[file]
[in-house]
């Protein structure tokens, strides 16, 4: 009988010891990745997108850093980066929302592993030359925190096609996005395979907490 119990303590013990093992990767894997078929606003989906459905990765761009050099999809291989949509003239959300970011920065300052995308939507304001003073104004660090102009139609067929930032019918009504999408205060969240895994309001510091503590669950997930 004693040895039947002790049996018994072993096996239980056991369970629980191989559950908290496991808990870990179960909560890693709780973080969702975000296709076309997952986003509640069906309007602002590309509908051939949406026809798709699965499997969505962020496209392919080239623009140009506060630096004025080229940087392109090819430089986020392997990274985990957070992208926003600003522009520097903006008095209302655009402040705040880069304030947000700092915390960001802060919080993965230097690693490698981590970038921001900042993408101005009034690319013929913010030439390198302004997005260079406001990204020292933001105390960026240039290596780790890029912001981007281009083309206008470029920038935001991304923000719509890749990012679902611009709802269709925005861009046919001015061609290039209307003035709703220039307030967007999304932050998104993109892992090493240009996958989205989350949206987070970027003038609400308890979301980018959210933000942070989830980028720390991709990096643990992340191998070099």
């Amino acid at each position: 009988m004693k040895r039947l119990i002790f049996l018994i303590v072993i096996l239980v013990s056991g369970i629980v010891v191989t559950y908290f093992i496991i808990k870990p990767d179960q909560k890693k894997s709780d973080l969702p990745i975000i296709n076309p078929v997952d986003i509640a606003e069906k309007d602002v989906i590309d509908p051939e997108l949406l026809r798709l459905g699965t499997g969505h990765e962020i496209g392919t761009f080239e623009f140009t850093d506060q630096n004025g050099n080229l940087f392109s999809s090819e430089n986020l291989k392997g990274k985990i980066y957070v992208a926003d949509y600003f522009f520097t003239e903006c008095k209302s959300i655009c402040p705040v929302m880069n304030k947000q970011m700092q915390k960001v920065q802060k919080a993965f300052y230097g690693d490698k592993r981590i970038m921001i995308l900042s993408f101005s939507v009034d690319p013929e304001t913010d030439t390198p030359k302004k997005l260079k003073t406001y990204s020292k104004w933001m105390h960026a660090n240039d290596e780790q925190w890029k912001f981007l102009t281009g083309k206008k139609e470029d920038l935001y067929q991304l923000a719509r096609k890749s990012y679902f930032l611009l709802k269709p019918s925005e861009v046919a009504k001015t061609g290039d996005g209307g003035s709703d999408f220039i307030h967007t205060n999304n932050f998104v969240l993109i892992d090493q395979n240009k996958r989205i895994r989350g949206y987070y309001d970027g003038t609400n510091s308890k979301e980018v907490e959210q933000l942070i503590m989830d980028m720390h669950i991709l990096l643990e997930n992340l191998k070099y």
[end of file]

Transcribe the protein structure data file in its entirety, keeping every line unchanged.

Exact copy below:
[in-house]
């Protein structure tokens, strides 16, 4: 009988010891990745997108850093980066929302592993030359925190096609996005395979907490 119990303590013990093992990767894997078929606003989906459905990765761009050099999809291989949509003239959300970011920065300052995308939507304001003073104004660090102009139609067929930032019918009504999408205060969240895994309001510091503590669950997930 004693040895039947002790049996018994072993096996239980056991369970629980191989559950908290496991808990870990179960909560890693709780973080969702975000296709076309997952986003509640069906309007602002590309509908051939949406026809798709699965499997969505962020496209392919080239623009140009506060630096004025080229940087392109090819430089986020392997990274985990957070992208926003600003522009520097903006008095209302655009402040705040880069304030947000700092915390960001802060919080993965230097690693490698981590970038921001900042993408101005009034690319013929913010030439390198302004997005260079406001990204020292933001105390960026240039290596780790890029912001981007281009083309206008470029920038935001991304923000719509890749990012679902611009709802269709925005861009046919001015061609290039209307003035709703220039307030967007999304932050998104993109892992090493240009996958989205989350949206987070970027003038609400308890979301980018959210933000942070989830980028720390991709990096643990992340191998070099």
């Amino acid at each position: 009988m004693k040895r039947l119990i002790f049996l018994i303590v072993i096996l239980v013990s056991g369970i629980v010891v191989t559950y908290f093992i496991i808990k870990p990767d179960q909560k890693k894997s709780d973080l969702p990745i975000i296709n076309p078929v997952d986003i509640a606003e069906k309007d602002v989906i590309d509908p051939e997108l949406l026809r798709l459905g699965t499997g969505h990765e962020i496209g392919t761009f080239e623009f140009t850093d506060q630096n004025g050099n080229l940087f392109s999809s090819e430089n986020l291989k392997g990274k985990i980066y957070v992208a926003d949509y600003f522009f520097t003239e903006c008095k209302s959300i655009c402040p705040v929302m880069n304030k947000q970011m700092q915390k960001v920065q802060k919080a993965f300052y230097g690693d490698k592993r981590i970038m921001i995308l900042s993408f101005s939507v009034d690319p013929e304001t913010d030439t390198p030359k302004k997005l260079k003073t406001y990204s020292k104004w933001m105390h960026a660090n240039d290596e780790q925190w890029k912001f981007l102009t281009g083309k206008k139609e470029d920038l935001y067929q991304l923000a719509r096609k890749s990012y679902f930032l611009l709802k269709p019918s925005e861009v046919a009504k001015t061609g290039d996005g209307g003035s709703d999408f220039i307030h967007t205060n999304n932050f998104v969240l993109i892992d090493q395979n240009k996958r989205i895994r989350g949206y987070y309001d970027g003038t609400n510091s308890k979301e980018v907490e959210q933000l942070i503590m989830d980028m720390h669950i991709l990096l643990e997930n992340l191998k070099y």